Sunday, July 29, 2001

Taxi drivers say state not being fair by not paying fares

The Associated Press

        ASHLAND, Ky. — Taxi drivers across northeastern Kentucky are complaining the state hasn't paid about $100,000 in bills for driving low-income people to work and to medical appointments.

        Ed Jones, operations manager for Yellow Cab in Ashland, likened it to a customer who doesn't pay his fare. “Except this is worse. When someone jumps out of a cab, you're talking about a $5 fare. We're talking about $12,000 here that our company alone is owed.”

        The Kentucky Transportation Cabinet reimburses transport companies through third-party brokers. When one withdrew from the program on June 30, the cab companies were left with no way to collect for many of the runs. A spokesman said the state was looking into the matter.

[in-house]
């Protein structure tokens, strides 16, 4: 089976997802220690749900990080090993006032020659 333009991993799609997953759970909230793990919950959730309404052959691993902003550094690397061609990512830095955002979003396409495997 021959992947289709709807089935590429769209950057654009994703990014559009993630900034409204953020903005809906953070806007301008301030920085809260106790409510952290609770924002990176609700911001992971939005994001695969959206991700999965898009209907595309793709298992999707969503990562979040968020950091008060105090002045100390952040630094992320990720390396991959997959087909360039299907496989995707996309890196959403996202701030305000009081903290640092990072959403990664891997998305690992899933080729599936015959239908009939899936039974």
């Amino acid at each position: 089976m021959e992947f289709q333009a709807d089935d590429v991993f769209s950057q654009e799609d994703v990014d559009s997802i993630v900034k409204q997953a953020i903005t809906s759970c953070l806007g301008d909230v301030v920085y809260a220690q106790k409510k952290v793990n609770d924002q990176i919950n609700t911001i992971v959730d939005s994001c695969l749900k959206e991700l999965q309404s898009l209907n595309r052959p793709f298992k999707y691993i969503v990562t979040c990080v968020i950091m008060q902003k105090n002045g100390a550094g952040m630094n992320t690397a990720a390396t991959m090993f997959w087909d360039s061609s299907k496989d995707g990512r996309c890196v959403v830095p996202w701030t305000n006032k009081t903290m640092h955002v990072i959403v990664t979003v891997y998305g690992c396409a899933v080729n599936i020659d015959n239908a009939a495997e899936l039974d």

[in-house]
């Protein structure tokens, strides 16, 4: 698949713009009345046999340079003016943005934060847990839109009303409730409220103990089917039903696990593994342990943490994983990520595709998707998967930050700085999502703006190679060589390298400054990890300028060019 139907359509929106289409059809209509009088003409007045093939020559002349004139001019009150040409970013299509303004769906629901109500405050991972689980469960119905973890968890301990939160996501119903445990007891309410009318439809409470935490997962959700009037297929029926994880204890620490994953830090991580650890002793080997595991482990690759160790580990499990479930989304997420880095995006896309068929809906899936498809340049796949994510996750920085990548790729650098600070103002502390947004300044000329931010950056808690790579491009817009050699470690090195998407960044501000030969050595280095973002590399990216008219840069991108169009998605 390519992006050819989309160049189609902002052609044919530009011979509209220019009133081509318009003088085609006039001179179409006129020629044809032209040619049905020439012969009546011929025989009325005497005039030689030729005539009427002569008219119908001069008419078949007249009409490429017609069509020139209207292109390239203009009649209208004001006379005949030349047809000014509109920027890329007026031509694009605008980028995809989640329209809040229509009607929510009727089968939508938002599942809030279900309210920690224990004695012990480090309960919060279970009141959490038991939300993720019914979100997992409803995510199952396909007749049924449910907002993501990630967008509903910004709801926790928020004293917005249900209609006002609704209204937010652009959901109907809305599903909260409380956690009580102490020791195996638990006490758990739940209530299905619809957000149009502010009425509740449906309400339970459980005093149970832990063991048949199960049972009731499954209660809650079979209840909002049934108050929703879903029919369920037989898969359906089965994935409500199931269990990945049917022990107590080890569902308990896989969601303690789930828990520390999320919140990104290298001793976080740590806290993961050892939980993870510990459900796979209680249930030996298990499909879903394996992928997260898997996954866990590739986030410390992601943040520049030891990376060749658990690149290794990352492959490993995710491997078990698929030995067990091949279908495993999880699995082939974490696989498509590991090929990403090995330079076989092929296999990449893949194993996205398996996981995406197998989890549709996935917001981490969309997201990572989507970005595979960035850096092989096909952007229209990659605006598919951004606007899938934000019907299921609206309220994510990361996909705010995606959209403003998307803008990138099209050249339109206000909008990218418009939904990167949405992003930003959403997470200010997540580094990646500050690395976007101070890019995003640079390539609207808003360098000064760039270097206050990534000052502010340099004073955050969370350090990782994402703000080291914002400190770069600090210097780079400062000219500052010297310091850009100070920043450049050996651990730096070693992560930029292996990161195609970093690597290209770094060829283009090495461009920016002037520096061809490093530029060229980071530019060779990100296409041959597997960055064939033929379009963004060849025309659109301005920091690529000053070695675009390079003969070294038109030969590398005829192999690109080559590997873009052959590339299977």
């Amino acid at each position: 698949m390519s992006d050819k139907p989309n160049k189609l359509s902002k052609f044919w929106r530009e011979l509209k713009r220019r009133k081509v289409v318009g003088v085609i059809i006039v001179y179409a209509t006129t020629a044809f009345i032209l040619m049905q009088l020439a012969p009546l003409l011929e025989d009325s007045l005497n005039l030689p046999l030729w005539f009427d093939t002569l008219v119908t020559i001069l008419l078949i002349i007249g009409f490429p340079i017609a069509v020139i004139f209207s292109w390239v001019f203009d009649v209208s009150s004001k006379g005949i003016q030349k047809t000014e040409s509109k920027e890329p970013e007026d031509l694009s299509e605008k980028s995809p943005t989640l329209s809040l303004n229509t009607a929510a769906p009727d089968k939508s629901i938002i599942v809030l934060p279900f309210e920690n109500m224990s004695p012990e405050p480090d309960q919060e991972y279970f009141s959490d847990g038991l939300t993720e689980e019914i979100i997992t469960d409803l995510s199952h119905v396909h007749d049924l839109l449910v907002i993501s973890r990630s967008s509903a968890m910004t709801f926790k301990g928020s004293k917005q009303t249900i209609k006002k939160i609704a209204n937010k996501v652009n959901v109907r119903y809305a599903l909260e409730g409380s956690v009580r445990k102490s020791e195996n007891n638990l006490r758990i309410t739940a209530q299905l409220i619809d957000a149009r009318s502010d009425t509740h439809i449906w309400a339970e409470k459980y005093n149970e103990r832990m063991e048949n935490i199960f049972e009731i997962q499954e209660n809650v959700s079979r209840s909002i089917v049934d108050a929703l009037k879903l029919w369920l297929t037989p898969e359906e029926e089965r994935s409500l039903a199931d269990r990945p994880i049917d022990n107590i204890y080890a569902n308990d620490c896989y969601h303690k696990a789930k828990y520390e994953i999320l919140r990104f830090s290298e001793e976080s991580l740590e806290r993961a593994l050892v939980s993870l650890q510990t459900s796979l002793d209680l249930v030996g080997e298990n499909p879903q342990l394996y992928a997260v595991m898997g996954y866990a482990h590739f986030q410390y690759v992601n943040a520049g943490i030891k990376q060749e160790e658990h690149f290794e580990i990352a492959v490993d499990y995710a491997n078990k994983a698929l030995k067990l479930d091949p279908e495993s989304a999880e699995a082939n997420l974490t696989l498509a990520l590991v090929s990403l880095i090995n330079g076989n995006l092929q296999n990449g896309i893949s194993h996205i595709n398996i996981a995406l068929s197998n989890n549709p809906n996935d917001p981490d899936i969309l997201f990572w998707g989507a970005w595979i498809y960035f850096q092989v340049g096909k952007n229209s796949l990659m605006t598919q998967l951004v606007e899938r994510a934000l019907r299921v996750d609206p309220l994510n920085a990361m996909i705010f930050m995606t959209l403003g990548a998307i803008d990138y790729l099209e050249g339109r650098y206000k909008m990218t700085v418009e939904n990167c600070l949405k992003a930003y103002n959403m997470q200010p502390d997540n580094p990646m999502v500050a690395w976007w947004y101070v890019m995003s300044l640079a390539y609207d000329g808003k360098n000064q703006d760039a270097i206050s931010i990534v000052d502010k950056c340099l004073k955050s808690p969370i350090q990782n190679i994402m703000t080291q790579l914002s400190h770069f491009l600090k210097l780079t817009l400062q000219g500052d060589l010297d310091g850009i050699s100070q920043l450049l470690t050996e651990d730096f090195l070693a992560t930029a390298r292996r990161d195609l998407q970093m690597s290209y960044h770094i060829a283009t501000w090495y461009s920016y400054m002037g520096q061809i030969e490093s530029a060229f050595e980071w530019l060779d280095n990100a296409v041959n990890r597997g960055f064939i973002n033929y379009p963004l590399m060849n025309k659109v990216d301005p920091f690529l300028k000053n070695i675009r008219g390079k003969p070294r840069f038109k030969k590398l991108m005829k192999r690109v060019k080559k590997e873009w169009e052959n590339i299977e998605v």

A child scarred by violence
Peace rally echoes calm following fatal police shooting
Price wars fierce at the pump
BP vs. Speedway: a battle for turf
After 11 days, flood cleanup rages
Debate over bridge colors isn't new
Future of ATP center up in air
Job fair draws about 100 hopefuls
Olympic proposal difficult to score
Players' group is a United Nations in miniature
Tristate A.M. Report
Looking back to when they were looking up
Summer jobs aid transition to adulthood
CROWLEY: Ky. Politics
PULFER: Paul betrothed
Cleanup needed after flooding
Indicted city manager still at job
Landfill site debate on way to court
New library a focal point
Black officer faces profiling charge
Lake Erie cleaner, but sewage runoff persists
Naked Cowboy back in New York
A legacy of two families
Critics say Patton slights farmers
Group eyes Newport changes
Judge, prosecutor recuse selves in trial
New school superintendent oversees shakeup
- Taxi drivers say state not being fair by not paying fares
UK program gives teen girls exposure to science careers